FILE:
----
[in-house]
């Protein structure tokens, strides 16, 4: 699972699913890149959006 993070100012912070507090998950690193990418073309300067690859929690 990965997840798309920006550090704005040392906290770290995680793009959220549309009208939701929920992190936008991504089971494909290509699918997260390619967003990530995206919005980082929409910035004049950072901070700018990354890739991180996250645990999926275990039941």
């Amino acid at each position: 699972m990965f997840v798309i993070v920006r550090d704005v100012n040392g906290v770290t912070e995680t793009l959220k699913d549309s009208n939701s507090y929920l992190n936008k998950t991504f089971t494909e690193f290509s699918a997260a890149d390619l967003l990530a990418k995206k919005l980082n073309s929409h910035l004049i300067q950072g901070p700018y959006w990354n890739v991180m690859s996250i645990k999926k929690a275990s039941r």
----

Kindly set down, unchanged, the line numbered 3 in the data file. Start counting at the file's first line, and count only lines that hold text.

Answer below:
């Amino acid at each position: 699972m990965f997840v798309i993070v920006r550090d704005v100012n040392g906290v770290t912070e995680t793009l959220k699913d549309s009208n939701s507090y929920l992190n936008k998950t991504f089971t494909e690193f290509s699918a997260a890149d390619l967003l990530a990418k995206k919005l980082n073309s929409h910035l004049i300067q950072g901070p700018y959006w990354n890739v991180m690859s996250i645990k999926k929690a275990s039941r």